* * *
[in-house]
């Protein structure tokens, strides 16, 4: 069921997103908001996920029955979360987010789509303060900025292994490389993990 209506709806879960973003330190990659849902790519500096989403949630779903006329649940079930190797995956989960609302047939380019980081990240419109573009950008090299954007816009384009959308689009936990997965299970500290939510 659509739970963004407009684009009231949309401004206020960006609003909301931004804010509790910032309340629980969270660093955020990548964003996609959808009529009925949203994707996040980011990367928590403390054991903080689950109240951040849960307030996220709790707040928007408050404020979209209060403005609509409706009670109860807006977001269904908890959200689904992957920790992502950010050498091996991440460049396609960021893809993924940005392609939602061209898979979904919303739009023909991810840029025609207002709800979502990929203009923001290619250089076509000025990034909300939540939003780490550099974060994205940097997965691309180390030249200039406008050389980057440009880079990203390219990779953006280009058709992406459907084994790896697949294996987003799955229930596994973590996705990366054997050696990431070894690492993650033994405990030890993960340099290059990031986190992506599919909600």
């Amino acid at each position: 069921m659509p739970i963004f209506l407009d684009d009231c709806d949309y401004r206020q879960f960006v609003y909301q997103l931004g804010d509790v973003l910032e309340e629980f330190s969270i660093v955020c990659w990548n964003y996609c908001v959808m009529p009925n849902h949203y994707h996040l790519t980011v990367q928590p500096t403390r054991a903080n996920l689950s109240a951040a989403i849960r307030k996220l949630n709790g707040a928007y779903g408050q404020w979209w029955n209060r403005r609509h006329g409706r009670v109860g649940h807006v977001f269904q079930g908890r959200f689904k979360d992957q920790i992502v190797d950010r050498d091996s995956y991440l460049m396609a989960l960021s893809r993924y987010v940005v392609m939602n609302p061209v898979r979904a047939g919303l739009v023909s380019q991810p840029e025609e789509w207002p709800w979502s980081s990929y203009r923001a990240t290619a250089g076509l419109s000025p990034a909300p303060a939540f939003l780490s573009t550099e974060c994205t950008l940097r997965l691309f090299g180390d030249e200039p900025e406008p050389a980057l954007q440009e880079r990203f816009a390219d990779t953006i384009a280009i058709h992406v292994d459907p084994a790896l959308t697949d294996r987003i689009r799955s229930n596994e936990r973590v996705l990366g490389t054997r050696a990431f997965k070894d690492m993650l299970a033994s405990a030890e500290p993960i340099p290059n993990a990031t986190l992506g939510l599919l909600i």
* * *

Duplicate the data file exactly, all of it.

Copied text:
[in-house]
């Protein structure tokens, strides 16, 4: 069921997103908001996920029955979360987010789509303060900025292994490389993990 209506709806879960973003330190990659849902790519500096989403949630779903006329649940079930190797995956989960609302047939380019980081990240419109573009950008090299954007816009384009959308689009936990997965299970500290939510 659509739970963004407009684009009231949309401004206020960006609003909301931004804010509790910032309340629980969270660093955020990548964003996609959808009529009925949203994707996040980011990367928590403390054991903080689950109240951040849960307030996220709790707040928007408050404020979209209060403005609509409706009670109860807006977001269904908890959200689904992957920790992502950010050498091996991440460049396609960021893809993924940005392609939602061209898979979904919303739009023909991810840029025609207002709800979502990929203009923001290619250089076509000025990034909300939540939003780490550099974060994205940097997965691309180390030249200039406008050389980057440009880079990203390219990779953006280009058709992406459907084994790896697949294996987003799955229930596994973590996705990366054997050696990431070894690492993650033994405990030890993960340099290059990031986190992506599919909600």
């Amino acid at each position: 069921m659509p739970i963004f209506l407009d684009d009231c709806d949309y401004r206020q879960f960006v609003y909301q997103l931004g804010d509790v973003l910032e309340e629980f330190s969270i660093v955020c990659w990548n964003y996609c908001v959808m009529p009925n849902h949203y994707h996040l790519t980011v990367q928590p500096t403390r054991a903080n996920l689950s109240a951040a989403i849960r307030k996220l949630n709790g707040a928007y779903g408050q404020w979209w029955n209060r403005r609509h006329g409706r009670v109860g649940h807006v977001f269904q079930g908890r959200f689904k979360d992957q920790i992502v190797d950010r050498d091996s995956y991440l460049m396609a989960l960021s893809r993924y987010v940005v392609m939602n609302p061209v898979r979904a047939g919303l739009v023909s380019q991810p840029e025609e789509w207002p709800w979502s980081s990929y203009r923001a990240t290619a250089g076509l419109s000025p990034a909300p303060a939540f939003l780490s573009t550099e974060c994205t950008l940097r997965l691309f090299g180390d030249e200039p900025e406008p050389a980057l954007q440009e880079r990203f816009a390219d990779t953006i384009a280009i058709h992406v292994d459907p084994a790896l959308t697949d294996r987003i689009r799955s229930n596994e936990r973590v996705l990366g490389t054997r050696a990431f997965k070894d690492m993650l299970a033994s405990a030890e500290p993960i340099p290059n993990a990031t986190l992506g939510l599919l909600i």